London Mayor Boris Johnson mounts BMX stunt in Olympics legacy bid
15:04 14 July 2011
Balancing uncertainly astride a BMX stunt bike at the top of a steep slope, London Mayor Boris Johnson this morning unveiled a multi-million pound deal for grassroots sport to ensure the Olympics legacy itself does not slide downhill and crash after 2012.
A BMX course in Walthamstow was the location, where the ramps had been completed just the evening before by volunteers in a deprived part of east London without many custom-built facilties for youngsters to play in.
There was to be no crash by bicycle-fan Mayor Boris for the mass ranks of snappers at the event, as he heaved the bike and his bulk safely, if unspectacularly, over two sets of ramps.
Unfortunately for Kate Hoey, the Mayor’s commissioner for sport, she toiled heavily on her bike to reach the summit of just one mound.
Speaking within the Labour-controlled borough of Waltham Forest, Mayor Johnson was quick to hail how valuable sport is. He also issued a warning to councils earmarking leisure venues for closure as part of Town Hall belt-tightening austerity measures.
“This is something that is incredibly important,” said Mayor Johnson. “I want it to be a boost for young people in London. I have been looking at the issue of obesity and we have a serious problem in this city, so the more that happens to tackle it, the better.
“London has also high rates of child poverty and high rates of unemployment. Sport is valuable.
If it’s true as they’ve been telling me that lots of kids came out here last night and started playing, then that’s a fantastic thought.”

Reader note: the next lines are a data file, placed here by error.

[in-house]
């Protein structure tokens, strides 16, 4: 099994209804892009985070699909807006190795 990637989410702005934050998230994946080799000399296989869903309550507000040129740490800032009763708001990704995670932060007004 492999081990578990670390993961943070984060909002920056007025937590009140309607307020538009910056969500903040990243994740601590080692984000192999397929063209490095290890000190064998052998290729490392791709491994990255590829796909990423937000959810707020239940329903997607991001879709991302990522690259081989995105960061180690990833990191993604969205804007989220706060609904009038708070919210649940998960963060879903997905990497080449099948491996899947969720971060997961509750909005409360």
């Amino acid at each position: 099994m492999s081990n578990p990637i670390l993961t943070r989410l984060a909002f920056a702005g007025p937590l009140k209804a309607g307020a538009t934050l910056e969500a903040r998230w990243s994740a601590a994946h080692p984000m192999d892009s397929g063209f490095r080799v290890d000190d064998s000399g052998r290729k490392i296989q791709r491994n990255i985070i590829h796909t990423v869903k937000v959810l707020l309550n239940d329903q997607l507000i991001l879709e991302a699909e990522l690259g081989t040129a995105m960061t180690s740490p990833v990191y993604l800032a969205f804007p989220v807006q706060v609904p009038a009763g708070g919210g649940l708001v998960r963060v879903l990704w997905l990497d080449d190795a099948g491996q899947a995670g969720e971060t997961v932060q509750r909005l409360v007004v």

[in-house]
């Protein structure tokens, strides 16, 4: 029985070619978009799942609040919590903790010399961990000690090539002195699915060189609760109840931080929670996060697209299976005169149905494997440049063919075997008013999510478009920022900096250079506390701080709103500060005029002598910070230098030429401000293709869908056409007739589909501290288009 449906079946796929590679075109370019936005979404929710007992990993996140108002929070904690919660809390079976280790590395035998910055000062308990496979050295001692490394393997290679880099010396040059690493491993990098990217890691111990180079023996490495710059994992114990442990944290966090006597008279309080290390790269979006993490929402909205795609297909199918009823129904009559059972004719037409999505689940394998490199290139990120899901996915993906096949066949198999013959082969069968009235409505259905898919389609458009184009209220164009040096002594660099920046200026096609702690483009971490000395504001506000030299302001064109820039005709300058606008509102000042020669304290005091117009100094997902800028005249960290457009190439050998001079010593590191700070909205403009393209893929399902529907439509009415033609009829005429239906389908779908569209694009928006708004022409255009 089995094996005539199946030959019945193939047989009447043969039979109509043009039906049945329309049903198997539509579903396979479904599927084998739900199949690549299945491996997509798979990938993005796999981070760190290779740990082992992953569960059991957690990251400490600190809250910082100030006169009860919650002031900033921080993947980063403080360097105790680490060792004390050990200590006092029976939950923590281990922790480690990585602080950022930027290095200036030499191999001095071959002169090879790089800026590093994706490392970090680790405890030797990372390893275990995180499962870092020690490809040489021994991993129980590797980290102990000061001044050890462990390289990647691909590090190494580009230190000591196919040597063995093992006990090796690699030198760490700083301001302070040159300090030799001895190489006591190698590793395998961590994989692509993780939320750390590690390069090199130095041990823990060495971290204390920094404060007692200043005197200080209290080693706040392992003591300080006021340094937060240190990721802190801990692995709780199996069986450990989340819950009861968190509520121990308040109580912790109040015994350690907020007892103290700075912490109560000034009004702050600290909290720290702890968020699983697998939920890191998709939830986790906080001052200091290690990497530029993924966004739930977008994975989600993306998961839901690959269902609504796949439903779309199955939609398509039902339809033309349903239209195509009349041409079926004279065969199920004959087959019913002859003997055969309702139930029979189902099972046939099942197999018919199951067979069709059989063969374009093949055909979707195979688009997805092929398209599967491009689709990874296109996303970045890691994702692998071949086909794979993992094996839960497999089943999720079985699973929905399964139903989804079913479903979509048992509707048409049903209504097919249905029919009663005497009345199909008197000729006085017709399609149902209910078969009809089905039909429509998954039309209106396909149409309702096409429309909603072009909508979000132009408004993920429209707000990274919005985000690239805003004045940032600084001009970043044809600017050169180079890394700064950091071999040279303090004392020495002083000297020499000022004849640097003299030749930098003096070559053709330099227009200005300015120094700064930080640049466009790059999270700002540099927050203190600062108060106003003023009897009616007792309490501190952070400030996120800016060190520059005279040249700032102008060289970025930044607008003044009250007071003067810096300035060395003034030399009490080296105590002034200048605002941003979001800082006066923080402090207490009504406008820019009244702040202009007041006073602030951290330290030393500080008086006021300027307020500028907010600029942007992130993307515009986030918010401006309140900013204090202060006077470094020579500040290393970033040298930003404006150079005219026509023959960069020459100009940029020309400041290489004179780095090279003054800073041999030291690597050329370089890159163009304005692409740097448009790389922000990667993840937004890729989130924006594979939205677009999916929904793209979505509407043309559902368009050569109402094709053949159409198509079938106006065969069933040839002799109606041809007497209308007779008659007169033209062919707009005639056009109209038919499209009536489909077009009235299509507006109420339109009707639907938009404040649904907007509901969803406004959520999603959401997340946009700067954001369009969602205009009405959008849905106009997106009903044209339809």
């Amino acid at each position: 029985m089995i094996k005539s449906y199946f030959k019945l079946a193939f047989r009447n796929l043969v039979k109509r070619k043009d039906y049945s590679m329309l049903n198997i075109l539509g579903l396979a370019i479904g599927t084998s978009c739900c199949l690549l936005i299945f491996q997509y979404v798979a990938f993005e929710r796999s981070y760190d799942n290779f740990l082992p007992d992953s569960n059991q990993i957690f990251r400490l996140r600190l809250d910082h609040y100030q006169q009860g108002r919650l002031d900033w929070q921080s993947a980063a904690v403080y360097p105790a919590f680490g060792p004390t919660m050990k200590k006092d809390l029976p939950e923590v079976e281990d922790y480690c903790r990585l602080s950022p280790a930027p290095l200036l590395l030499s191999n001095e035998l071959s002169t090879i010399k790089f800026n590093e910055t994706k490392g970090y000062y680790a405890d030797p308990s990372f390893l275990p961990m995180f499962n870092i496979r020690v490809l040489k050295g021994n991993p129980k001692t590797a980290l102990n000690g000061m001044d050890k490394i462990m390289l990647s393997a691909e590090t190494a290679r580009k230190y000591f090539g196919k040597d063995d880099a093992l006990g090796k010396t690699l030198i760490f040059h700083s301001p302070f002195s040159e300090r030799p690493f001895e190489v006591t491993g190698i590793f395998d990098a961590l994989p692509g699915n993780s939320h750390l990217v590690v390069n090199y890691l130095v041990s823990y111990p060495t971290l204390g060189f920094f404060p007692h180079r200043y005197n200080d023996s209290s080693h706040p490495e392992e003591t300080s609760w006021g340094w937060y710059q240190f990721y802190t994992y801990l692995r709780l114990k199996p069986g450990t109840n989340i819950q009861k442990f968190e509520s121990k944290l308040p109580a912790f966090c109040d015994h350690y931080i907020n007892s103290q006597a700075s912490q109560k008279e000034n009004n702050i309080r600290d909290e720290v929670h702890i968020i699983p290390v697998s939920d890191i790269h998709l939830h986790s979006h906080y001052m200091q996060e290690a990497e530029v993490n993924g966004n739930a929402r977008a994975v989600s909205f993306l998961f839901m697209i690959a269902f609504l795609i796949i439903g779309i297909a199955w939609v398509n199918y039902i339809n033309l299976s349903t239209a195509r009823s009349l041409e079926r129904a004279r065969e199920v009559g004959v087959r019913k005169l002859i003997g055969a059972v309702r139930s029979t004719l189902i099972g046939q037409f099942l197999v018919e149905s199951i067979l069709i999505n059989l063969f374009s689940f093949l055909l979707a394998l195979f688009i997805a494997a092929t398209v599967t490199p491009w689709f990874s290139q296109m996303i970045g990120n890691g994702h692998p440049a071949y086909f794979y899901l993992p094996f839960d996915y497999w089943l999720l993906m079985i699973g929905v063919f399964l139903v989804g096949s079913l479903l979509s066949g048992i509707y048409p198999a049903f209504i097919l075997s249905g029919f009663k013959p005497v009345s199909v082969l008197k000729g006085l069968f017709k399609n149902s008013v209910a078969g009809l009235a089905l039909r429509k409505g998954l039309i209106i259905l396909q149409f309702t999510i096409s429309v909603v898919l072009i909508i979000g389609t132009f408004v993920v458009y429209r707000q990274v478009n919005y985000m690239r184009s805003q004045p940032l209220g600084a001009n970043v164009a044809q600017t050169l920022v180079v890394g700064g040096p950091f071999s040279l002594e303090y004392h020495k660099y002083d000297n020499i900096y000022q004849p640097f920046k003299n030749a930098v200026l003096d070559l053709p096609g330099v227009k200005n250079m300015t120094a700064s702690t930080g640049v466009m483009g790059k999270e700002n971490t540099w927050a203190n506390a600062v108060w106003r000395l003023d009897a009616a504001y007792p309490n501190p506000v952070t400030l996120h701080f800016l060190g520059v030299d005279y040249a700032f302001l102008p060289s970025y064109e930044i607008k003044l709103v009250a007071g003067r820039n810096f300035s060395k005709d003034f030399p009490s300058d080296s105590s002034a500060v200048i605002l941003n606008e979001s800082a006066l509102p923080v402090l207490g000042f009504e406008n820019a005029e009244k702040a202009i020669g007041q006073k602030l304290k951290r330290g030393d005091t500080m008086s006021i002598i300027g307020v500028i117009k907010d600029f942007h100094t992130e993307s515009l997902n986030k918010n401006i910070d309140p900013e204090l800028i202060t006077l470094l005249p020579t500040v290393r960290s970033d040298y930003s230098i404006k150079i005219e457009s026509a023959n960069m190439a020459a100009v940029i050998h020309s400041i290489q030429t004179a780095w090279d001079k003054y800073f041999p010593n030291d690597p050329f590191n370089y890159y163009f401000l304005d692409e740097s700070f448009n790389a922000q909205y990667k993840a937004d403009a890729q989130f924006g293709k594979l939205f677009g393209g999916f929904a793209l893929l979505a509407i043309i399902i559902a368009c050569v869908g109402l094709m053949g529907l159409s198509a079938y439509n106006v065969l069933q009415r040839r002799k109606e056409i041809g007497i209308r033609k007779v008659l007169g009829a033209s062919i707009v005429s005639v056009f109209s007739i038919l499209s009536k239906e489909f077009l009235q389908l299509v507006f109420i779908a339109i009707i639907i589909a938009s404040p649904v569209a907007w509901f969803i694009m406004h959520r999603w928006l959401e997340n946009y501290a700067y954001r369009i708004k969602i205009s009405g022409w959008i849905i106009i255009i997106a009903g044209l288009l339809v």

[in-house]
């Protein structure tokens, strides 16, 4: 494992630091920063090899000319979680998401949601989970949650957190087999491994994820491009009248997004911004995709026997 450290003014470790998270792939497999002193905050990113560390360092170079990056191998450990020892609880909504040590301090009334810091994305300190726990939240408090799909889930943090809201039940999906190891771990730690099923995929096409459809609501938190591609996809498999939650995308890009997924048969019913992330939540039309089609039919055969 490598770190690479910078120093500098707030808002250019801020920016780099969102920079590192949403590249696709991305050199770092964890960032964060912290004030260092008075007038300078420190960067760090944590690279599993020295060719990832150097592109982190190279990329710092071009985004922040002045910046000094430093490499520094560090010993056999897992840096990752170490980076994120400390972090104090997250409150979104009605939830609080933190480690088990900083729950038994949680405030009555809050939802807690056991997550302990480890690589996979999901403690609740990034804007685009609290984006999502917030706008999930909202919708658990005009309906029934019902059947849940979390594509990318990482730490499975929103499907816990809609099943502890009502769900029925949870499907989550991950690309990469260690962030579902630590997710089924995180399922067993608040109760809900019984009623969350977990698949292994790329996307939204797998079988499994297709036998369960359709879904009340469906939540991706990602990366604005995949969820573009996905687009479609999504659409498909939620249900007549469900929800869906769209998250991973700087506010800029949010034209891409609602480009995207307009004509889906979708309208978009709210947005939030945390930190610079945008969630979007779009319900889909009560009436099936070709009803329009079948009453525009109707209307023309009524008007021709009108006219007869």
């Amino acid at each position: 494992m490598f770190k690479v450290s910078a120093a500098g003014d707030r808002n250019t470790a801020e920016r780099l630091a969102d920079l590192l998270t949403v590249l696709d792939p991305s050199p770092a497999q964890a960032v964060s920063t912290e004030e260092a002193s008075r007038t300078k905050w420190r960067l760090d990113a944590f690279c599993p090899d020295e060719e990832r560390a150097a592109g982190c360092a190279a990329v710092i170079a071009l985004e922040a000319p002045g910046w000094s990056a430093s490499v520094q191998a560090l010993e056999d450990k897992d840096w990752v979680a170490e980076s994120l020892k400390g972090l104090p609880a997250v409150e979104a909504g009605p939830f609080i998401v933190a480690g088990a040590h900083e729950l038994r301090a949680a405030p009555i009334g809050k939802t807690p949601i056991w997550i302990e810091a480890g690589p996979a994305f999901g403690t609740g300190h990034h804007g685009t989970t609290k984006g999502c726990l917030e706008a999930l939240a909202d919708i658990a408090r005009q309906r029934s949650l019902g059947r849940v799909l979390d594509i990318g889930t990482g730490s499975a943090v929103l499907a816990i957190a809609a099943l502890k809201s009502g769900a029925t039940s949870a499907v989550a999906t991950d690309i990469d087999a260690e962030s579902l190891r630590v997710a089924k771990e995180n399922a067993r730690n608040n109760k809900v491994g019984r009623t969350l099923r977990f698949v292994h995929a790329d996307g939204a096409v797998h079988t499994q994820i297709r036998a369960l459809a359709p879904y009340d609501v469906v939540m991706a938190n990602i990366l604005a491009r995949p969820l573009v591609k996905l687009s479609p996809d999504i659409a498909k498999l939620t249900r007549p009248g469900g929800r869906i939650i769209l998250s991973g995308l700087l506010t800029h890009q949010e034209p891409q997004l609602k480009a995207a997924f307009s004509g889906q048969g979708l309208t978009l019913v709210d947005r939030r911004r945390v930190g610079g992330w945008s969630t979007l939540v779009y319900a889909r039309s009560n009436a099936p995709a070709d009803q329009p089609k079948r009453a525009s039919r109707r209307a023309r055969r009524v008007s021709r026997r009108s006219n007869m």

“I don’t want local councils to take what we’re doing as an excuse to cut back their own funding.”
Walthamstow cycling coach Mike Beasant is someone to whom Mrs Hoey could go for lessons to boost her bike power. He explained to London24.com exactly what the all-new BMX pan means for youngsters of the Highams Park Coaching Centre.
“The Olympic pathway starts here and goes into the future. If we spot people we can progress them through and refer them on; through the Go Ride group, I can nominate bikers to UK cycling talent team. It hasn’t happened in this are there has not been a club in this area to do that.”
But creating the next crop of super-fit athletes is not the whole purpose, he insisted.
“Bike riding gives you confidence. BMX is a technical sport, so the more complex it gets the more confidence you gain. Teenage testosterone might make some kids feel overly confident with tricks, but the bike will level that out because you fall off. But you gain confidence and enthusiasm and they apply in all areas of life.
Walthamstow’s BMX course is one of 26 community sports projects and 14 big projects, designed to help seal the legacy of the 2012 Olympics.
Costing more than £12m and matched by the same figure from businesses and charity, the scheme includes micro-grants of up to £1,500 for small community groups.